July 29, 2011
July 28, 2011
A cat and a crow as friends! Wow! Amazing! Wallace and Ann Collito were fortunate to see and experience what they did!!
I don’t know what the latest news is, but, in 2008, Linda Faber wrote a story, “KITTY CORNER: Update on an unlikely friendship” (The Sun Chronicle (34 South Main St., Attleboro, MA),
Monday, July 21, 2008 2:38 AM EDT), talking about the animals. Linda wrote:
In August 1999, Wallace and Ann Collito’s home in North Attleboro was buzzing with activity. It was the place to be! The streets were full of curious neighbors, camera crews and photographers.
So, what was all the hoopla about, you ask? People were there to witness the unthinkable, something that defied all the laws of nature: A kitten and a crow engaged in a most unusual nurturing relationship. It’s a known fact that cats & birds are arch enemies.
I first witnessed the unlikely twosome on YouTube about six months ago and simply could not believe what I was seeing. You can see for yourself by going to YouTube.com and typing in “crow & kitten are friends.” Obviously others were amazed by what they saw as the video has had 4,634,309 visitors to date and has a five star rating. More pictures can be seen at www.earthlings.org/kin/kinship.html. The story made me feel all warm and fuzzy inside, but left me wondering whatever became of the kitten and the crow. It was now nine years later and I just had to find out.
Read the rest! Nice story, good article.
Update (7-28-11; 5:25 PM)!! Being *very* interested in Cassie’s fate and hoping all was well, I emailed Linda Faber, and — thank goodness, even though the email address I found might have been years out of date — got a response! Linda said I could publish her letter. She said:
You’ll be happy to know that Cassie returned home on 8/14/08 unscathed. She was gone for 3 1/2 months. Mr. Collito spotted her, put food out on his side deck, she came right up to the door, ate it and walked in the house like she had never left.
They spend their winters in Florida visiting Mr. Collito’s son and return to N. Attleboro in the spring. They are both doing well.
Last summer, Mr. Collito built a screened in porch for Cassie and she loves it. She can now feel like she’s outside without ever getting lost again.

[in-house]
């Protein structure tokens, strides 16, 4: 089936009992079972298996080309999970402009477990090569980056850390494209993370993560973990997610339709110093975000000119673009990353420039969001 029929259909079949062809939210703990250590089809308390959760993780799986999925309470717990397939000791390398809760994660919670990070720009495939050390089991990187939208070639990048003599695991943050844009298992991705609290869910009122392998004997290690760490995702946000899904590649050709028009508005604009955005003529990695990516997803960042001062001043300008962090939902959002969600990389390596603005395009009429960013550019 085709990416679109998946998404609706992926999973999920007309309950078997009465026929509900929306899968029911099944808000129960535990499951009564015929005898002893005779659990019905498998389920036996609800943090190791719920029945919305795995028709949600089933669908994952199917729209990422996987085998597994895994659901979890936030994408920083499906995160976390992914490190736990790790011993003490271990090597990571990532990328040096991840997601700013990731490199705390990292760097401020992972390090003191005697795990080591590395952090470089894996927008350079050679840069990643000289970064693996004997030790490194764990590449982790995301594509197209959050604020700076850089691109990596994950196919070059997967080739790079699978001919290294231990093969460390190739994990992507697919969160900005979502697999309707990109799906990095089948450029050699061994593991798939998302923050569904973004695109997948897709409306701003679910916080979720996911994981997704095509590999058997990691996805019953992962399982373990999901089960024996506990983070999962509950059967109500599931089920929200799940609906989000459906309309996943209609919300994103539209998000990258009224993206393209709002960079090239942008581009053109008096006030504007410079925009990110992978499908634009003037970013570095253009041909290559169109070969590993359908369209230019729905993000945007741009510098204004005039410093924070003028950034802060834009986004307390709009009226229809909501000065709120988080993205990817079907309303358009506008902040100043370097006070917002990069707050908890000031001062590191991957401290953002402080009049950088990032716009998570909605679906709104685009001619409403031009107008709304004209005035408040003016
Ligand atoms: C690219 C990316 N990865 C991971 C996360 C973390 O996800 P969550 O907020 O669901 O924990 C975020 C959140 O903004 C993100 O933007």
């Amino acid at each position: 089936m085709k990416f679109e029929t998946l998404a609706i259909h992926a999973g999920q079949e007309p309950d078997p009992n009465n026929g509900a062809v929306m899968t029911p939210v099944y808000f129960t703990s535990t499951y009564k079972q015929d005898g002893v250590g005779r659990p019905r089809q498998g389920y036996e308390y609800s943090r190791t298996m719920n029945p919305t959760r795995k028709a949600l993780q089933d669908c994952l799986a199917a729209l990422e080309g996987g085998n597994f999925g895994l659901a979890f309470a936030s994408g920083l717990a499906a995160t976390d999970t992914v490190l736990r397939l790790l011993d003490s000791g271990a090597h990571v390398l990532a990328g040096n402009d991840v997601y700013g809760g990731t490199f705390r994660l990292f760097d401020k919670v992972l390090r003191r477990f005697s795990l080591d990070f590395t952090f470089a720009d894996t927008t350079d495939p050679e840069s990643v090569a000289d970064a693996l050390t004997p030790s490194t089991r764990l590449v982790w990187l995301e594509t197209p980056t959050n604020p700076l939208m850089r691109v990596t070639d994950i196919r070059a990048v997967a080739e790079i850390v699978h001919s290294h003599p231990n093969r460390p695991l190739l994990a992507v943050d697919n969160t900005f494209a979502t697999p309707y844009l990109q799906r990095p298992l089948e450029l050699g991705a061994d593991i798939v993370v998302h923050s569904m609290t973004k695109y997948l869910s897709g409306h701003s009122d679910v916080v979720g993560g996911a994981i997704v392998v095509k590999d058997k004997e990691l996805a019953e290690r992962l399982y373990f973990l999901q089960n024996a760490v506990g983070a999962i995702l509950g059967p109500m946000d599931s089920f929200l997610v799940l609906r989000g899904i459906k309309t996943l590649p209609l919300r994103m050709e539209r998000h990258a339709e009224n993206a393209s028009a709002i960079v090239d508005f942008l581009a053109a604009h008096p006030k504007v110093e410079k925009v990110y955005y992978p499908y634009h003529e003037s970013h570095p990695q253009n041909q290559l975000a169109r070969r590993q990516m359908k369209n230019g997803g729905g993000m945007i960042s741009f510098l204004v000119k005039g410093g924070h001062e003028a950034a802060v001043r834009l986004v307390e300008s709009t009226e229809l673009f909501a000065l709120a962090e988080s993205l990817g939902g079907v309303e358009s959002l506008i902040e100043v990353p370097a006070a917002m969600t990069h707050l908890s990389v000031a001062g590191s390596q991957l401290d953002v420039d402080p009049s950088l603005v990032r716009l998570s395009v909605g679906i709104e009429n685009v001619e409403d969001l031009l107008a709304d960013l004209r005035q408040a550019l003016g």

You can rest easy knowing that the story had a happy ending.
Kitty Corner/The Sun Chronicle
What a relief to hear that, after losing Cassie for a while, Mr. Wallace Collito and Cassie were reunited!! Thank goodness! But poor Moses!! And I hope it did not hurt Cassie too much, losing Moses!!
I was going to wait until tomorrow to put up this post, but, at Linda’s request, I put it up today. She wanted it today, and, since I owe her big time for telling me about Cassie’s fate — done!
July 27, 2011
Yay Gerolsteiner mineral water!! Delicious!! Especially on a hot day in the Houston summer!! I’m glad at least this mineral water has the chemical breakdown listed! Nice.
July 26, 2011
In “The Ultimate Office for Athletes and People Seeking a Healthier Lifestyle,” David Teten writes about what a healthier office would and should look like. He says:
The way in which most people stay in shape is fundamentally broken. They work a desk job for 8-12 hours, and then go to a gym three times a week for 45 minutes to (supposedly offset) that desk job. As the New York Times recently wrote, sitting kills.
According to research done by the Vermont Board of Education, exercise is not only healthy for you, but it also increases your productivity. Increased blood flow leads to greater cognitive abilities — the Greeks knew this. The idea of making the white collar office a healthier environment has started to enter mainstream social consciousness. A small number of offices across the country have slowly begun to endorse the idea of exercising while doing a white collar job (not before or after), e.g., walking on a treadmill while doing your job at Mutual of Omaha.
First, here are our core operating principles:
- Healthy alternatives should be truly viable alternatives, not luxury products. Almost all of our ideas cost the same or less than setting up a conventional office.
- Motion is better than no motion; stasis kills. (I would call that a life principle, not just a fitness principle.)
- Standing is healthier than sitting. Excess sitting can even shorten your life.
- Standing on a flat surface is healthier than standing on a distorted surface.
Mr. Teten then goes on to provide some detailed ideas to make your office/workspace — and hence yourself — healthier. Check out the article!
July 25, 2011
” ‘Use logic in math’ is my motto.” — Sophia S (October 31, 2010)
That, and persistent, hard work, are why she gets mostly As. I love that quote.
July 22, 2011
Sea eagles with eggs!! Nice!! The site says that two eggs were laid by this pair of eagles: one egg on July 4th and the other on July 7th. They also say:
The White-bellied Sea-Eagle (Haliaeetus leucogaster) is the second largest bird of prey in Australia with a wing span of 1.8-2.2 metres (6-7 feet). It measures 75-85cm (30-33 inches) in length and can weigh up to 4.2kg (9 pounds), the female being larger and heavier than the male. Sea-eagles are found around the coast and along the major rivers of mainland Australia and Tasmania, New Guinea, South East Asia and as far west as the coast of India.